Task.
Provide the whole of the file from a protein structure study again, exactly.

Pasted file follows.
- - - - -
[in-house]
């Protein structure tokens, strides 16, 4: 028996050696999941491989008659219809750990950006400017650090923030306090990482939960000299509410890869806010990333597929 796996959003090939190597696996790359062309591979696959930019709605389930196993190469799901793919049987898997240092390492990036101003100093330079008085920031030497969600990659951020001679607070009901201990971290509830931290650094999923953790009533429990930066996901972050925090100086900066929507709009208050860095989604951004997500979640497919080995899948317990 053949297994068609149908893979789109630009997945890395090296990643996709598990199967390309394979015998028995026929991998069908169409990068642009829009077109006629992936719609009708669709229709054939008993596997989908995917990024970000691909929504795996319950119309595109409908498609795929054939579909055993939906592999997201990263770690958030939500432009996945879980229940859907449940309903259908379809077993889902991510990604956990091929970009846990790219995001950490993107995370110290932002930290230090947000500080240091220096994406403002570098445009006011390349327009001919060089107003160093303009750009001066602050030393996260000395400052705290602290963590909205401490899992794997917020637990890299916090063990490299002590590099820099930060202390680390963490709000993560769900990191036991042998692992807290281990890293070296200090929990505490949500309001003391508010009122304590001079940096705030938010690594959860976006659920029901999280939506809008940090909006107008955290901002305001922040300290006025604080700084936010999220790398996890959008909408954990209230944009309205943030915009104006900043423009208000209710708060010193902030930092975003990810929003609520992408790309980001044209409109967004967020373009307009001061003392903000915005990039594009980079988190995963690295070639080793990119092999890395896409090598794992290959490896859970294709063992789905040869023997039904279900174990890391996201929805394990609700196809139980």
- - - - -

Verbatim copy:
[in-house]
């Protein structure tokens, strides 16, 4: 028996050696999941491989008659219809750990950006400017650090923030306090990482939960000299509410890869806010990333597929 796996959003090939190597696996790359062309591979696959930019709605389930196993190469799901793919049987898997240092390492990036101003100093330079008085920031030497969600990659951020001679607070009901201990971290509830931290650094999923953790009533429990930066996901972050925090100086900066929507709009208050860095989604951004997500979640497919080995899948317990 053949297994068609149908893979789109630009997945890395090296990643996709598990199967390309394979015998028995026929991998069908169409990068642009829009077109006629992936719609009708669709229709054939008993596997989908995917990024970000691909929504795996319950119309595109409908498609795929054939579909055993939906592999997201990263770690958030939500432009996945879980229940859907449940309903259908379809077993889902991510990604956990091929970009846990790219995001950490993107995370110290932002930290230090947000500080240091220096994406403002570098445009006011390349327009001919060089107003160093303009750009001066602050030393996260000395400052705290602290963590909205401490899992794997917020637990890299916090063990490299002590590099820099930060202390680390963490709000993560769900990191036991042998692992807290281990890293070296200090929990505490949500309001003391508010009122304590001079940096705030938010690594959860976006659920029901999280939506809008940090909006107008955290901002305001922040300290006025604080700084936010999220790398996890959008909408954990209230944009309205943030915009104006900043423009208000209710708060010193902030930092975003990810929003609520992408790309980001044209409109967004967020373009307009001061003392903000915005990039594009980079988190995963690295070639080793990119092999890395896409090598794992290959490896859970294709063992789905040869023997039904279900174990890391996201929805394990609700196809139980």